Here's a little animation of one: https://www.youtube.com/watch?v=UA1qG7Fjc2A
Sticking the same parallax technology people have been using since the 80s on a board and calling it "LIDAR" isn't really honest.
Since mirrors do not create the specular reflections required for LIDAR to work, does this mean a box truck covered in mirrors would be able to render at least the LIDAR portion of an autonomous vehicle useless?
Sounds like an attack vector to me.
I am reminded of one of the recent Japanese satellites that was effectively an infant mortality, because of some quirk in its redundant systems. I've forgotten the details, but more or less, there were cascading failures across a primary system, its secondary redundancy, and its tertiary redundancy. So the feedback loops designed by the engineers to be negative, and mitigating, ended up being positive, and therefore aggravating, in the cruel vacuum of space. It came down to some error in an orientation sensor, and somehow, the redundant system actually ended up relying on information from the primary system. The boosters designed to slow down the rotation relied on the notion of the satellite's actual rotation, according to the original sensor.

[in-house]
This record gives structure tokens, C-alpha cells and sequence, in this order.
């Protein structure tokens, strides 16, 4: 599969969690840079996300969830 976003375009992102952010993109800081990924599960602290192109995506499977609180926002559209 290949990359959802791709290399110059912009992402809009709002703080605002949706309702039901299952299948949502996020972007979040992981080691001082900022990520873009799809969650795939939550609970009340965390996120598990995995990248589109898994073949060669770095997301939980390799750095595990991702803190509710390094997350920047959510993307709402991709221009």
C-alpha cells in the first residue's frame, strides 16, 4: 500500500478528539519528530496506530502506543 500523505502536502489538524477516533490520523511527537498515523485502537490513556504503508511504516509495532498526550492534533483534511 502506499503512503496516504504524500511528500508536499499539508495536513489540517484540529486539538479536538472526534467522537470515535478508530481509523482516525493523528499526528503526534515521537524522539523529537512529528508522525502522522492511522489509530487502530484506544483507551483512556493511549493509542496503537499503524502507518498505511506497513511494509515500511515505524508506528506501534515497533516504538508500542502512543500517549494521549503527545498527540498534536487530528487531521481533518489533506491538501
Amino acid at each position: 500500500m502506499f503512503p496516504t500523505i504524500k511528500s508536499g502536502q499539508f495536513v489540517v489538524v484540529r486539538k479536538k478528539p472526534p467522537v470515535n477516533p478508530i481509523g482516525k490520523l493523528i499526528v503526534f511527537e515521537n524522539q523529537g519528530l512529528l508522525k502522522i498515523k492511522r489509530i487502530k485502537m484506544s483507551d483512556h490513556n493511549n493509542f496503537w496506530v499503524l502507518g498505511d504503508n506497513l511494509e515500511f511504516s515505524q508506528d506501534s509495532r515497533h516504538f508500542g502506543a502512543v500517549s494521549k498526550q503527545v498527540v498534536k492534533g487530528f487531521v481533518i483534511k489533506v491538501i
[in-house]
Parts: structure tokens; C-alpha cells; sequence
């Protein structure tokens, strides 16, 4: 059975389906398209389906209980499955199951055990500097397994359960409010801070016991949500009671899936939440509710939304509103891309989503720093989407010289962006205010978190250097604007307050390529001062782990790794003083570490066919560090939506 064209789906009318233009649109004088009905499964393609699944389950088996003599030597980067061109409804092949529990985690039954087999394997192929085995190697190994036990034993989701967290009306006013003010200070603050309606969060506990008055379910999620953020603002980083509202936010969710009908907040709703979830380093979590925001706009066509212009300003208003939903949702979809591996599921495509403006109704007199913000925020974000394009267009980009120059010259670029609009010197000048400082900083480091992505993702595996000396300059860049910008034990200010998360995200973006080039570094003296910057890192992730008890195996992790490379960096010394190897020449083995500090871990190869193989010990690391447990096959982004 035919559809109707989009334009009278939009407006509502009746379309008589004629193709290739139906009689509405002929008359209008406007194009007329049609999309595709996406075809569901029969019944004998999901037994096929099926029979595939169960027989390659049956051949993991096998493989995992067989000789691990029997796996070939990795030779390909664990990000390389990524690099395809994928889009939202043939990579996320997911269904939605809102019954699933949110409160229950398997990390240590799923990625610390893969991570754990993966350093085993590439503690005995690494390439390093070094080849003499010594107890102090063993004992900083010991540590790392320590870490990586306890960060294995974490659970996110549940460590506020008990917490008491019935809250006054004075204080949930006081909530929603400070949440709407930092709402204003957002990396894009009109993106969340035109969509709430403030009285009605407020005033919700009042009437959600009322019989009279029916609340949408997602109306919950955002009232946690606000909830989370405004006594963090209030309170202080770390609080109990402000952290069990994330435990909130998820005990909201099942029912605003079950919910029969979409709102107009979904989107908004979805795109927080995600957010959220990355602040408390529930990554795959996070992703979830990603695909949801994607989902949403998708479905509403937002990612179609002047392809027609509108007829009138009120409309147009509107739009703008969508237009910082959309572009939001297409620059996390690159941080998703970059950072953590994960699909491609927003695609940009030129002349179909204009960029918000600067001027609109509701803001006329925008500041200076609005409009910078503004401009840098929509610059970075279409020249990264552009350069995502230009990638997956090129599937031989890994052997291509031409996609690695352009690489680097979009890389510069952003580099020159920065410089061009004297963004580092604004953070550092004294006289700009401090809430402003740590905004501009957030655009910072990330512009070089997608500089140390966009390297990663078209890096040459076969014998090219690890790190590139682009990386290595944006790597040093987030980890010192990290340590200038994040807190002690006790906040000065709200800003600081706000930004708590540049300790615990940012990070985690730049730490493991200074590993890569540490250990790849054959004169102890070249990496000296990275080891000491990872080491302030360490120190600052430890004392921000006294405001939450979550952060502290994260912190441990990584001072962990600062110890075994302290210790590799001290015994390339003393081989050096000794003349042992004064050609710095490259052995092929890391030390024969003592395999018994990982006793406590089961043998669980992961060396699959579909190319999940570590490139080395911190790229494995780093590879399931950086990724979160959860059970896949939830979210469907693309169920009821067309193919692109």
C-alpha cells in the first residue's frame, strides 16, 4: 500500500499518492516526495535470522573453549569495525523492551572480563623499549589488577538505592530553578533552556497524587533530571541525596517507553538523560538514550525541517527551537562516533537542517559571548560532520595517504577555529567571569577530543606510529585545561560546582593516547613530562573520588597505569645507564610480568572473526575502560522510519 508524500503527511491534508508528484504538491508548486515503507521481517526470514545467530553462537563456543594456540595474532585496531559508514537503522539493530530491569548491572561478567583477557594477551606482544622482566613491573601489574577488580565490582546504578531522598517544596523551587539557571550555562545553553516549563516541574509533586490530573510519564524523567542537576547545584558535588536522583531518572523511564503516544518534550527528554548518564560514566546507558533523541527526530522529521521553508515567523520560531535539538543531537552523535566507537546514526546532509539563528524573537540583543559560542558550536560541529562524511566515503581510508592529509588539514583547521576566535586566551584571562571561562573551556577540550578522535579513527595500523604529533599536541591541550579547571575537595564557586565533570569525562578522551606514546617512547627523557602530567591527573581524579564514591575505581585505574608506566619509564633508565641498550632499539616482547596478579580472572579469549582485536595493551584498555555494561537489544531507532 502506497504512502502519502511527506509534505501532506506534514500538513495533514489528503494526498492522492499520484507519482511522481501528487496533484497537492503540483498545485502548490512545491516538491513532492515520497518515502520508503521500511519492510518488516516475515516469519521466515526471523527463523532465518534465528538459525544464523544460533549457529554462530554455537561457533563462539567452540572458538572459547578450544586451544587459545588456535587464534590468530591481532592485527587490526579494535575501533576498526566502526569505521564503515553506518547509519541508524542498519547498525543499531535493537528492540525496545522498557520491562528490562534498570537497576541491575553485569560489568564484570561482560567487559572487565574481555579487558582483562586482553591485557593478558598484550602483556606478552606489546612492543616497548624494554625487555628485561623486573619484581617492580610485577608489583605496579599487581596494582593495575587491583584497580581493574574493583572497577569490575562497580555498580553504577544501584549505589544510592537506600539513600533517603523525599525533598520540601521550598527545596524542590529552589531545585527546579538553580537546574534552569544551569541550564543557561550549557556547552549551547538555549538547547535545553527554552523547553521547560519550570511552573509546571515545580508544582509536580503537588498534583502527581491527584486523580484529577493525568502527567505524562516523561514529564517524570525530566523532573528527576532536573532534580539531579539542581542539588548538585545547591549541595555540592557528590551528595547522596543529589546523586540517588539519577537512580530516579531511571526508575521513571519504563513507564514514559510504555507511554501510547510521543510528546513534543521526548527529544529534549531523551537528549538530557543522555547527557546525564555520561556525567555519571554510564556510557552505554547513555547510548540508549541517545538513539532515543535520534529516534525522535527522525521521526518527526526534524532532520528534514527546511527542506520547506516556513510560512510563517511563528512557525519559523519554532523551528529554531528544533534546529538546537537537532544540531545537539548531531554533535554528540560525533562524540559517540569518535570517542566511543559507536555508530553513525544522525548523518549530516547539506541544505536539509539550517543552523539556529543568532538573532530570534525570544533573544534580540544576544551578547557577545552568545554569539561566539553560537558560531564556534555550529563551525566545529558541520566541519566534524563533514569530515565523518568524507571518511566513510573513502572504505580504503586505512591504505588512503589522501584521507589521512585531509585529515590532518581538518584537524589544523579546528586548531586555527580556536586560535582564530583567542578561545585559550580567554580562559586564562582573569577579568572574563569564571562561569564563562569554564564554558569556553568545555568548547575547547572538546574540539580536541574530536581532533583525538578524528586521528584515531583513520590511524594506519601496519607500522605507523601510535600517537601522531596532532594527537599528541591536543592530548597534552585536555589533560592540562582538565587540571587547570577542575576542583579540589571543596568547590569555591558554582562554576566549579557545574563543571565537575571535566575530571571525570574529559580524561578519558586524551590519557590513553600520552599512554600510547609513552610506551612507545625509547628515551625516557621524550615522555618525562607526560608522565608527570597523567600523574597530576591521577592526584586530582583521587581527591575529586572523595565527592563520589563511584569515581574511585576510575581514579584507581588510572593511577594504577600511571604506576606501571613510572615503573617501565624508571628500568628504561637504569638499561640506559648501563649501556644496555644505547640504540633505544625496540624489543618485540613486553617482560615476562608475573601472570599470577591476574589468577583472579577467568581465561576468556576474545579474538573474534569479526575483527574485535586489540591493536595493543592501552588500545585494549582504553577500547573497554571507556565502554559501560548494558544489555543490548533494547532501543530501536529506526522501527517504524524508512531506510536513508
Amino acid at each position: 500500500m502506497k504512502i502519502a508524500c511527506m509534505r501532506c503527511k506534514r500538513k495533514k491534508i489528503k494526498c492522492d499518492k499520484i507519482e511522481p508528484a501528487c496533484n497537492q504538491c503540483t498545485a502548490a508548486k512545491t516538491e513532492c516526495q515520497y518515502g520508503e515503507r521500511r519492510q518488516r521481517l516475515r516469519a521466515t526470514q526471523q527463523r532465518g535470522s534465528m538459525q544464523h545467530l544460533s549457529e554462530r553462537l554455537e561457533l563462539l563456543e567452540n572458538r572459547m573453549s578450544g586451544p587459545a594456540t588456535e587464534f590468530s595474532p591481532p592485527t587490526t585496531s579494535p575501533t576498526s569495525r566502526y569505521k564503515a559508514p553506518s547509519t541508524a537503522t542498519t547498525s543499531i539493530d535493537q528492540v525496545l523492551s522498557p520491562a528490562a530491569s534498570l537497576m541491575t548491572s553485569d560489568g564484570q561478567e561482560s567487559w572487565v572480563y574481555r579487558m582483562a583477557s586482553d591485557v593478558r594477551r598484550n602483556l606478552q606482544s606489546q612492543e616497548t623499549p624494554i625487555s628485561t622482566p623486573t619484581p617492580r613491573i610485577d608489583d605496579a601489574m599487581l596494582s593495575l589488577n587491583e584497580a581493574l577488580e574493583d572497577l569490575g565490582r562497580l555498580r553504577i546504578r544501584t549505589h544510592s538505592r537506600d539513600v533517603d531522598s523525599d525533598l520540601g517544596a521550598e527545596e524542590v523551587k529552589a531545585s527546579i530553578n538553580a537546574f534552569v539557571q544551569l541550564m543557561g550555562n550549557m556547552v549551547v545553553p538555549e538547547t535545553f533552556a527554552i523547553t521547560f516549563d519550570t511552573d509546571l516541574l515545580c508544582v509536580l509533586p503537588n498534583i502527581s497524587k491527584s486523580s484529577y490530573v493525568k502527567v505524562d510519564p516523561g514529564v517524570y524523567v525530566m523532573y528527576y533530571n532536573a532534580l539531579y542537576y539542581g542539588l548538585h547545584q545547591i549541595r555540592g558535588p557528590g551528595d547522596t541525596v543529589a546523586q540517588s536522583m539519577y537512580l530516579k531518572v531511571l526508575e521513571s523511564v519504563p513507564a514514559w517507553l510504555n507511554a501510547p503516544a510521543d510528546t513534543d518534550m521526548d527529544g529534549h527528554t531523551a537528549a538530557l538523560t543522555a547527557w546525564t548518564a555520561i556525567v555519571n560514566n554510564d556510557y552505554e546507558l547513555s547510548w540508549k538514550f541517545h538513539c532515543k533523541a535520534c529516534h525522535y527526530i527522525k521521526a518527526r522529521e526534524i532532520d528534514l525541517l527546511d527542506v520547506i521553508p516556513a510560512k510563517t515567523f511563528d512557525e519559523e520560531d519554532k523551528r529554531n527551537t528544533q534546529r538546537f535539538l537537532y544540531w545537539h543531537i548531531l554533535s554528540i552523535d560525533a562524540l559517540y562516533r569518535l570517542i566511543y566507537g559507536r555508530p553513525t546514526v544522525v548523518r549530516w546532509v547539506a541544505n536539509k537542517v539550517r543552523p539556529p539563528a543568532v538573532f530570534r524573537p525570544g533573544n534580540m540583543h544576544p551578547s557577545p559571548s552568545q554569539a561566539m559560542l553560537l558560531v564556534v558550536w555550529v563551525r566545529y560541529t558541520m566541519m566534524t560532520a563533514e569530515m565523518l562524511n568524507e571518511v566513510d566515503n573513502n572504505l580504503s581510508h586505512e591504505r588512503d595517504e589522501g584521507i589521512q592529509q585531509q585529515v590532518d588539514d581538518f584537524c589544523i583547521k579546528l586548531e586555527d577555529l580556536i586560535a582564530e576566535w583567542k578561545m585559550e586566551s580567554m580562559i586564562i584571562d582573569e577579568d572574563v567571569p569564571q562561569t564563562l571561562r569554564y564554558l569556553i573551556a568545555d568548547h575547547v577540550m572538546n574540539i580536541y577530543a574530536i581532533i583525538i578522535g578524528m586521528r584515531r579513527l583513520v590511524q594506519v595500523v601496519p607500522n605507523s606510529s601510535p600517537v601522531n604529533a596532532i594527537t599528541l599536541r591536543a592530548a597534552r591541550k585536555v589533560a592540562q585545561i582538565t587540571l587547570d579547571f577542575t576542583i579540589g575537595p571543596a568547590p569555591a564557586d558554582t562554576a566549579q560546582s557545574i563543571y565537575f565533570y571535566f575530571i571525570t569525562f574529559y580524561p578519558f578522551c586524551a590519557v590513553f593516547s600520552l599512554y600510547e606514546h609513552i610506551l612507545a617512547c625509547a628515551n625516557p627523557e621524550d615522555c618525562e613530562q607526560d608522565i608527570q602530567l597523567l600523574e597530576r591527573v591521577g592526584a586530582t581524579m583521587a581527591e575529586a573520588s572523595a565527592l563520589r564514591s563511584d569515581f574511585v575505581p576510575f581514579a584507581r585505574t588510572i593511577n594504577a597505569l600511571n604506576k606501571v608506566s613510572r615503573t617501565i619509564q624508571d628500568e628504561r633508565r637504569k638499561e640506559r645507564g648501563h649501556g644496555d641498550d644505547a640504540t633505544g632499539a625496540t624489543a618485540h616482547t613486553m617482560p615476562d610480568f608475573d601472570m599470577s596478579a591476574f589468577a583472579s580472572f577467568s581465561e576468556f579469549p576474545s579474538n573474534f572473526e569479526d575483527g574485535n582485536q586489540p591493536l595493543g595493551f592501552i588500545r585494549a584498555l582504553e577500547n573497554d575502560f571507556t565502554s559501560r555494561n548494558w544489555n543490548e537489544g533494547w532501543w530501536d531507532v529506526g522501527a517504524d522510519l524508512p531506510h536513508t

As the story goes "Does the machine ever give the right answer given the wrong inputs, Mr Babbage?" Nearly 200 years later, we may finally becoming around to seeing that the woman that asked the question had a point, and Charles simply dismissed it out of hand.
If you stand 1m away from a mirror, you will see "yourself" 2m away as a reflection. (1m you:mirror + 1m mirror:reflection) If you move 1m backward, you will see the reflection now 4m away (2m you:mirror + 2m mirror:reflection). Speed works the same way, if you step toward the mirror at 1m/s your reflection will approach you at 2m/s.
The same thing applies to LiDAR, either it sees the mirror and calculates the proper distance, or it sees the things reflected in the mirror at 2x actual distance and/or 2x relative speed.
They were also generous enough to leave an exploded CAD model of their design on their kickstarter page, about halfway down, just in case you wanted to see whats going on inside, or perhaps make your own, as its mostly commercial off the shelf parts, with a custom PCB to control the motor.